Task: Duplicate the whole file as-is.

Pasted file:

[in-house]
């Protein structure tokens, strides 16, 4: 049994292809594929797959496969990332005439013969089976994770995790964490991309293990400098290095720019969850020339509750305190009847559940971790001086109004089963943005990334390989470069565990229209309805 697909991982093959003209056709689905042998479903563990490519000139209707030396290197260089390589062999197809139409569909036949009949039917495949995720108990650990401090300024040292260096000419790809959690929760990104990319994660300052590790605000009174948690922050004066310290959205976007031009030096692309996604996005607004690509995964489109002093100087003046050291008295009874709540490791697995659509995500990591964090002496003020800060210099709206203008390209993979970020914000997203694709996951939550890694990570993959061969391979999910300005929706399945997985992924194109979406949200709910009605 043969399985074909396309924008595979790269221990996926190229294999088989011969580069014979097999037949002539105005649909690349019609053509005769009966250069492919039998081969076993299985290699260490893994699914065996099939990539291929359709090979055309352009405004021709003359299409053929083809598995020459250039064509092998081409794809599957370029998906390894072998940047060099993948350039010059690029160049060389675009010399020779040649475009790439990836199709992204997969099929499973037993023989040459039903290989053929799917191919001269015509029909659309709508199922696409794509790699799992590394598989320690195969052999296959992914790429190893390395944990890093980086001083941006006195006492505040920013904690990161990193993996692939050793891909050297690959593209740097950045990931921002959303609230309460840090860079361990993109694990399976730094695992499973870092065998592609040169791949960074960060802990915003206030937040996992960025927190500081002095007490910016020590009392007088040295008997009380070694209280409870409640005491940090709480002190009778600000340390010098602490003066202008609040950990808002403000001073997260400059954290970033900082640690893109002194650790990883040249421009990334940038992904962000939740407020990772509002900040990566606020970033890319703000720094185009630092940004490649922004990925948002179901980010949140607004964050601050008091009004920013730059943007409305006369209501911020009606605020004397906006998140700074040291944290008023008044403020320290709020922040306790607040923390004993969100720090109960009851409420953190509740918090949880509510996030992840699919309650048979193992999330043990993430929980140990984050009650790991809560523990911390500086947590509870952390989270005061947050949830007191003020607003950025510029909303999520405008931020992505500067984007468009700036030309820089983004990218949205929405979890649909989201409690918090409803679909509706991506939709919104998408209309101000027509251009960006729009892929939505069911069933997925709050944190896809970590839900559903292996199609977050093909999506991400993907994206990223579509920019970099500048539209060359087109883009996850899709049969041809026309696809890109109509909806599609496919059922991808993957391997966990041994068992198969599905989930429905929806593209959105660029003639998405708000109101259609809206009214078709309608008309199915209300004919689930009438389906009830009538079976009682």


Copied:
[in-house]
């Protein structure tokens, strides 16, 4: 049994292809594929797959496969990332005439013969089976994770995790964490991309293990400098290095720019969850020339509750305190009847559940971790001086109004089963943005990334390989470069565990229209309805 697909991982093959003209056709689905042998479903563990490519000139209707030396290197260089390589062999197809139409569909036949009949039917495949995720108990650990401090300024040292260096000419790809959690929760990104990319994660300052590790605000009174948690922050004066310290959205976007031009030096692309996604996005607004690509995964489109002093100087003046050291008295009874709540490791697995659509995500990591964090002496003020800060210099709206203008390209993979970020914000997203694709996951939550890694990570993959061969391979999910300005929706399945997985992924194109979406949200709910009605 043969399985074909396309924008595979790269221990996926190229294999088989011969580069014979097999037949002539105005649909690349019609053509005769009966250069492919039998081969076993299985290699260490893994699914065996099939990539291929359709090979055309352009405004021709003359299409053929083809598995020459250039064509092998081409794809599957370029998906390894072998940047060099993948350039010059690029160049060389675009010399020779040649475009790439990836199709992204997969099929499973037993023989040459039903290989053929799917191919001269015509029909659309709508199922696409794509790699799992590394598989320690195969052999296959992914790429190893390395944990890093980086001083941006006195006492505040920013904690990161990193993996692939050793891909050297690959593209740097950045990931921002959303609230309460840090860079361990993109694990399976730094695992499973870092065998592609040169791949960074960060802990915003206030937040996992960025927190500081002095007490910016020590009392007088040295008997009380070694209280409870409640005491940090709480002190009778600000340390010098602490003066202008609040950990808002403000001073997260400059954290970033900082640690893109002194650790990883040249421009990334940038992904962000939740407020990772509002900040990566606020970033890319703000720094185009630092940004490649922004990925948002179901980010949140607004964050601050008091009004920013730059943007409305006369209501911020009606605020004397906006998140700074040291944290008023008044403020320290709020922040306790607040923390004993969100720090109960009851409420953190509740918090949880509510996030992840699919309650048979193992999330043990993430929980140990984050009650790991809560523990911390500086947590509870952390989270005061947050949830007191003020607003950025510029909303999520405008931020992505500067984007468009700036030309820089983004990218949205929405979890649909989201409690918090409803679909509706991506939709919104998408209309101000027509251009960006729009892929939505069911069933997925709050944190896809970590839900559903292996199609977050093909999506991400993907994206990223579509920019970099500048539209060359087109883009996850899709049969041809026309696809890109109509909806599609496919059922991808993957391997966990041994068992198969599905989930429905929806593209959105660029003639998405708000109101259609809206009214078709309608008309199915209300004919689930009438389906009830009538079976009682």